Court forced chemo

Discussion in 'News / Current Events' started by Gina B, Jan 8, 2015.

  1. Gina B

    Gina B
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  2. matt wade

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    Sad. Yet, the same 17 year old in Connecticut could get married with her mother's permission or have an abortion without parental permission.
     
  3. Revmitchell

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    I saw the interview of her mother. Her mother clearly has her own issue with chemo. She really demonized it and seemed almost irrational. She may have just been upset by the whole thing but I question her judgment based on the interview.
     
  4. Zaac

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  5. righteousdude2

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    Agreed and agreed, Rev.

    I have a friend who was told last month, that she had cancer and maybe has five months to live. She is 50 years old, and the choice to take chemo is of course hers, even though I disagree with her choice to rub Frankencense on the parts of her body where the cancer is located instead of chemo, which doctors say can add five years to her life, I have bitten my tongue. I am sad, but it is her life.

    I hold out faith that she will use the chemo, but she says its a poison the FDA approved.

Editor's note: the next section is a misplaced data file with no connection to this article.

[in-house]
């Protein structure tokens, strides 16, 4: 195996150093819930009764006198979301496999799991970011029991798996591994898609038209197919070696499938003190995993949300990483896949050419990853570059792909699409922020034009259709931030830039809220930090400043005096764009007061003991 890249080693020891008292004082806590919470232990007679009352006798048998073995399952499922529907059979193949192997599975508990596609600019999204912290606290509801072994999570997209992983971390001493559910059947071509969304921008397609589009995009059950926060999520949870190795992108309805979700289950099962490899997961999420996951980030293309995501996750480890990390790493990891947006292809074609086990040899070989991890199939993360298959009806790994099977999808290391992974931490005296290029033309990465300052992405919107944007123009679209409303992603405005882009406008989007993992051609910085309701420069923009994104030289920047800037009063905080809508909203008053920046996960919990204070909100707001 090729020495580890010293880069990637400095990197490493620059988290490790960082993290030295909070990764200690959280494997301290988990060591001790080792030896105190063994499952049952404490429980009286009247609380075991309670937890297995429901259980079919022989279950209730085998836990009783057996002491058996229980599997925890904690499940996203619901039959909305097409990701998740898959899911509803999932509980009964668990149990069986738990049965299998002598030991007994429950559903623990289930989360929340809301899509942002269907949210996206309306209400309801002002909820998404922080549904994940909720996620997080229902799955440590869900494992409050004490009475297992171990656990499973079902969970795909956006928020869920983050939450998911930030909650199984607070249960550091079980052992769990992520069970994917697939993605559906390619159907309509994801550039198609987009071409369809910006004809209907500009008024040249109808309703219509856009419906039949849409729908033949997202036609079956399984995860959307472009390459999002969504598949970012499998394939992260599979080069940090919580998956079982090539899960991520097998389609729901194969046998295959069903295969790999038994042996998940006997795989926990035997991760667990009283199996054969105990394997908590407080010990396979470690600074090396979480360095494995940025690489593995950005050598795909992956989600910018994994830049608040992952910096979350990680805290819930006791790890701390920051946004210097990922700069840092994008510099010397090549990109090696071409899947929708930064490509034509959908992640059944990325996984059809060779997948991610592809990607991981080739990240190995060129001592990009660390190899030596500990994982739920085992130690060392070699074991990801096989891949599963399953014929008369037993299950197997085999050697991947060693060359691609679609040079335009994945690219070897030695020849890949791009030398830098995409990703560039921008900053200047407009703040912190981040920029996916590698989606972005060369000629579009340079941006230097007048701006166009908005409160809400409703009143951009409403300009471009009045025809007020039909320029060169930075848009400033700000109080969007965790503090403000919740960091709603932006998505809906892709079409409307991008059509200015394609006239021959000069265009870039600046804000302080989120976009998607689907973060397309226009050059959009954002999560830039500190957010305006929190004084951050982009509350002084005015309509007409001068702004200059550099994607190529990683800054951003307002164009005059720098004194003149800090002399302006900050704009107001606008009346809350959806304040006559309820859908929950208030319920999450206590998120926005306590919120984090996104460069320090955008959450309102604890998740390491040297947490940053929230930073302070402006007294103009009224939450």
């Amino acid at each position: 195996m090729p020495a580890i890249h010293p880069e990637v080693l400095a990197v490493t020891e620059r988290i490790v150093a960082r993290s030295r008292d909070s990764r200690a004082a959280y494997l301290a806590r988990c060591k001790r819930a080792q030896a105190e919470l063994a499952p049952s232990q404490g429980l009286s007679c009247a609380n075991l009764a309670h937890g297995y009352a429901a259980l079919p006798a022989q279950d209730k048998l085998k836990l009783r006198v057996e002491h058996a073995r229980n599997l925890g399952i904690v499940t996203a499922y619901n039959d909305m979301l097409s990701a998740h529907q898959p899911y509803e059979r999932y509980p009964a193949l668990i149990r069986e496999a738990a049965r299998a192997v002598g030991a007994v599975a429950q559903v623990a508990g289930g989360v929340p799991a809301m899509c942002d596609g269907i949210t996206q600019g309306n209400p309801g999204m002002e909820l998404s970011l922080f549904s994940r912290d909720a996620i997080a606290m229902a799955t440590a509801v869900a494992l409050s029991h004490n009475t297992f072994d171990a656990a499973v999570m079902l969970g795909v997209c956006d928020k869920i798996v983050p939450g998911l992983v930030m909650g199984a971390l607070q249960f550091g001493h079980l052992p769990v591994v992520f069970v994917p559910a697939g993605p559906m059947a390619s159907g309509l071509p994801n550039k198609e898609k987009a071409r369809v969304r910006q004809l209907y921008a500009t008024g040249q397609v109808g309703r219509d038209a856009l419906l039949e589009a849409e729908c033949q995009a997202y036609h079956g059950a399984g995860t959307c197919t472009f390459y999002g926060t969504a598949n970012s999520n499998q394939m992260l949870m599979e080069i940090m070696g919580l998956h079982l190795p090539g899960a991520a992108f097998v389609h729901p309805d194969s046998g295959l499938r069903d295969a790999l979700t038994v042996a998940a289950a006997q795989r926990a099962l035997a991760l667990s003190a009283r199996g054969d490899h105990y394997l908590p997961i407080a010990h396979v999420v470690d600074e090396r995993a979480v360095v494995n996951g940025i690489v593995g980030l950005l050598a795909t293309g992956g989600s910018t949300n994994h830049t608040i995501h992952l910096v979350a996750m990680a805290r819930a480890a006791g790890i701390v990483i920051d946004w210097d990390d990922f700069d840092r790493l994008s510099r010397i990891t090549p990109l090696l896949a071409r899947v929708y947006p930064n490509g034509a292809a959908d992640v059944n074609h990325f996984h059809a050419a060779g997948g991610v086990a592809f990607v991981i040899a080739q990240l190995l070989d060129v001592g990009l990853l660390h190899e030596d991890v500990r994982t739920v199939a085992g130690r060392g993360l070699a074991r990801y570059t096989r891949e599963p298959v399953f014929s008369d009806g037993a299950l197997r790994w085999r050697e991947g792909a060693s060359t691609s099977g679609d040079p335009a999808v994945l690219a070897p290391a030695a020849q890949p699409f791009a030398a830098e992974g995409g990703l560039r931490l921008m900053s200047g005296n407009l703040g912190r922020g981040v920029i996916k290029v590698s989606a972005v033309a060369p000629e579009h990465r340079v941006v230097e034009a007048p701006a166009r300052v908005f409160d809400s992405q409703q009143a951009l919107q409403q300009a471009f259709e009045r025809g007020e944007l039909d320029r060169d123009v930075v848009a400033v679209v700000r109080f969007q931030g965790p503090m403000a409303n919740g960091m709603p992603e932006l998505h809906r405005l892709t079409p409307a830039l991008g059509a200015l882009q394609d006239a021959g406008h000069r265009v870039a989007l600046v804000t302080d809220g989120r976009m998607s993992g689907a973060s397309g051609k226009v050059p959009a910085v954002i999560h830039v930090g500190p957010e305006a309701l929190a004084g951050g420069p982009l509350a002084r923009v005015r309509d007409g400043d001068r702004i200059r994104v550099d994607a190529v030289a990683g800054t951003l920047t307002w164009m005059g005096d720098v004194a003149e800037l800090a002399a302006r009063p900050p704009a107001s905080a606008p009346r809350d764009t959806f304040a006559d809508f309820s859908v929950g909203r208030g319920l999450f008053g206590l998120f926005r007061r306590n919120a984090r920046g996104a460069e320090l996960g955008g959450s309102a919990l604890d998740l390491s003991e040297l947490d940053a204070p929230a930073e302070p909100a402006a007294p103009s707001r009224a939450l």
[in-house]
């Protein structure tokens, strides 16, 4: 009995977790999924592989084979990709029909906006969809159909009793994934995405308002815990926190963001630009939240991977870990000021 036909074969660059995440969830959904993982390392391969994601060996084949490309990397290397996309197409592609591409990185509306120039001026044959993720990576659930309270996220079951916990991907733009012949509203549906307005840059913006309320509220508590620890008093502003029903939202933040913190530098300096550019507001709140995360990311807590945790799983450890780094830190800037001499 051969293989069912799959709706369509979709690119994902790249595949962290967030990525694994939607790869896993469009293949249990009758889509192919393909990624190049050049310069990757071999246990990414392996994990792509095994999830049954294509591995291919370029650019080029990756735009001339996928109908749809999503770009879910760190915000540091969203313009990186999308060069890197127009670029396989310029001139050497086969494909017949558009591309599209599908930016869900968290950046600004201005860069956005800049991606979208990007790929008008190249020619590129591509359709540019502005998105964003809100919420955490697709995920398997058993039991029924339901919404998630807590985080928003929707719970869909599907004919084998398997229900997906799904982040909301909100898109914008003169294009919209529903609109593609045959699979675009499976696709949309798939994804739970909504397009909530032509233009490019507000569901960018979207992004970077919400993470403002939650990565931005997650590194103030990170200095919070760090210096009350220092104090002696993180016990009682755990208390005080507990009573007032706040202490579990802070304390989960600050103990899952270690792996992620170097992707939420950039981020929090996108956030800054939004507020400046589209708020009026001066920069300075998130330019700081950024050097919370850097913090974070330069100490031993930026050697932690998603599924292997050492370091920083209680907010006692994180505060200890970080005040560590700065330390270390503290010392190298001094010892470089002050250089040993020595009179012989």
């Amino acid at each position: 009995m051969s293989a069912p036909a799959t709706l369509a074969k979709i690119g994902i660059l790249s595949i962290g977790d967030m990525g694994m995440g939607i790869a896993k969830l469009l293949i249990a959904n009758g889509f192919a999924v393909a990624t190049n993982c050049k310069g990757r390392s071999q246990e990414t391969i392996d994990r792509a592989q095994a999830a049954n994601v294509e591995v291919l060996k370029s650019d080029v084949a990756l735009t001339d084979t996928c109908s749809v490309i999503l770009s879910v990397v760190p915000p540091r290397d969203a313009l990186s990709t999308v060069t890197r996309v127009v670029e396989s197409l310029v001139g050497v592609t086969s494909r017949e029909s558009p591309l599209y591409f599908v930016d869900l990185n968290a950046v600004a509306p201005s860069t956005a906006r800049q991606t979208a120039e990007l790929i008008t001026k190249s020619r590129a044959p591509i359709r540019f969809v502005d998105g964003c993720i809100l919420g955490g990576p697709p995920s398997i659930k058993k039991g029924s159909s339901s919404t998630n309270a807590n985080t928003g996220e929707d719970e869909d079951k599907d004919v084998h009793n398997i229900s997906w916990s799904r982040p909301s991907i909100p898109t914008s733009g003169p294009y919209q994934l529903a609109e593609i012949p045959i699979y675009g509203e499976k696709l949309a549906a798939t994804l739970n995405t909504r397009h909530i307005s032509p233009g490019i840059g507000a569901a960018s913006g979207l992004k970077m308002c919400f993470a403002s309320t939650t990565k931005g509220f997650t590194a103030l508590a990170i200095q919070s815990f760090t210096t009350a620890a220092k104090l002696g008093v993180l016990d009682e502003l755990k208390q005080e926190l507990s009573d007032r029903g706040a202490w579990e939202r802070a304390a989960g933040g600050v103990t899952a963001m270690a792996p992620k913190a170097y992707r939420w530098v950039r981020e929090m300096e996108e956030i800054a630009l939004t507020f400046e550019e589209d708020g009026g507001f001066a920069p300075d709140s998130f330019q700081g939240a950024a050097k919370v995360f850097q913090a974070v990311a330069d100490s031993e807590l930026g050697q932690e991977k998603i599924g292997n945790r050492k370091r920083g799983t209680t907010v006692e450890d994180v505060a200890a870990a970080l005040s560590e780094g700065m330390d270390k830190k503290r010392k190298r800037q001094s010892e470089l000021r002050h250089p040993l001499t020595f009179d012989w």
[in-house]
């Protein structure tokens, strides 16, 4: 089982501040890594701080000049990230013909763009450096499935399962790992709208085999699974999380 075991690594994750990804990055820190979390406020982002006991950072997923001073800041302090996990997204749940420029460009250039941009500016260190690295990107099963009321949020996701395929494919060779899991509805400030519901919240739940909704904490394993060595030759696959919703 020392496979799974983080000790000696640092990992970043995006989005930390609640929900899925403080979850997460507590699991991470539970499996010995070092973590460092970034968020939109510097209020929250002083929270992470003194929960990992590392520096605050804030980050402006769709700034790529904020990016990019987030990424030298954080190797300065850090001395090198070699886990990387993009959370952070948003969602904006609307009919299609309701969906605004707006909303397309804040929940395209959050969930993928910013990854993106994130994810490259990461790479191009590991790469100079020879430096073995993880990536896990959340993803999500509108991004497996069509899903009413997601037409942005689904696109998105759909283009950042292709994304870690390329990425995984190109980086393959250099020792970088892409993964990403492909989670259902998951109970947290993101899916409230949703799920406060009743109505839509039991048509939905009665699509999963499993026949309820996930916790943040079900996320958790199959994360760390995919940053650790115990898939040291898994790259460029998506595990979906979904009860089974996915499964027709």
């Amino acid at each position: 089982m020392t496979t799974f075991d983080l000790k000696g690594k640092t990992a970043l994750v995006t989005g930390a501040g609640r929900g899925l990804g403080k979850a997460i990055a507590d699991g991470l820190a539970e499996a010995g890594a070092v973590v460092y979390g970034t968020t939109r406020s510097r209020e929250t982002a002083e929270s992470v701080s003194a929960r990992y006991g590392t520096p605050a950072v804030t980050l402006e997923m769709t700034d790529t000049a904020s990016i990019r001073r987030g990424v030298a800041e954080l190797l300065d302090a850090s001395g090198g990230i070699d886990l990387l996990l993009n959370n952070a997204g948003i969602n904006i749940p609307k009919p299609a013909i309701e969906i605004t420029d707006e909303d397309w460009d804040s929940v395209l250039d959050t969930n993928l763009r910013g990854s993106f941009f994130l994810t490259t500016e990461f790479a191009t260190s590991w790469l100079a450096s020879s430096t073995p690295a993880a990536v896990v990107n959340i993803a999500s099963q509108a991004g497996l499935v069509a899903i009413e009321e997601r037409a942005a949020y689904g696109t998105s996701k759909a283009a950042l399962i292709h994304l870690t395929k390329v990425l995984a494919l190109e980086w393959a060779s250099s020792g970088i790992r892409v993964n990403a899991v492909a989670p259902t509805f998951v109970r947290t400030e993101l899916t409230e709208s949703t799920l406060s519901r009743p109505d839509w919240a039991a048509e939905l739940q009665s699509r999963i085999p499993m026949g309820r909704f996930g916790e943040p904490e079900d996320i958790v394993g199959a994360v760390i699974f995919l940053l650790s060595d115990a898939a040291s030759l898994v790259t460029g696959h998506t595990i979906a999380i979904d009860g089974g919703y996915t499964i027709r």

I must add that last month she called morphine addictive and a poison also, but is now using it liberally to counter the pain!

    What it comes down to is, it is his or her life. Although a minor child, that is another issue, and as a person who has worked with children and teens most of my life. As well as programs to protect their well-being and welfare, I have to say that I might side with the courts and order her to have the chemo, as it is possible that she is more a victim of her mother's bias than here own ability to sort between what is right and what is wrong in regard to getting treatment!
     
  6. annsni

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    Unfortunately, my mother bought into the lie that chemo was bad for her and was going to make her sick. I think the cancer was significantly worse. I really wish she had used the chemo because more than likely, it would have saved her life. :( Instead, I had to watch a woman who ran marathons progress to not being able to go to the bathroom by herself in a matter of months and die within 6 months of her diagnosis. I was angry but it was her choice and no matter what I said, she wasn't going to listen to me.

    This girl really should have the right to make whatever choice she wants to make. After all, the argument for abortion is that it's her body but now the courts say it's not her choice? That's just inconsistent. At least in this case her choice doesn't include the death of another human being. I do feel so badly for her family though.
     
  7. Benjamin

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    Very, very poor decision to forego the chemo treatment by the daughter and especially by the mother, whose warped and ignorant guidance would condemn her daughter to DIE! Hodgkin’s lymphoma is very curable and alternative treatments are virtually guaranteed to fail. Instead of having the daughter talk to some wacko that claims to be cured by alternative treatments they should have her talk to the cancer patients who tried them and are now dying. I work with cancer patients daily and every one of them who tried alternative is DYING and every one of them will tell you that they made a mistake and regret not going with the doctor’s recommendations right away. They will tell you like it or not these treatments are the best we got and only real hope you have.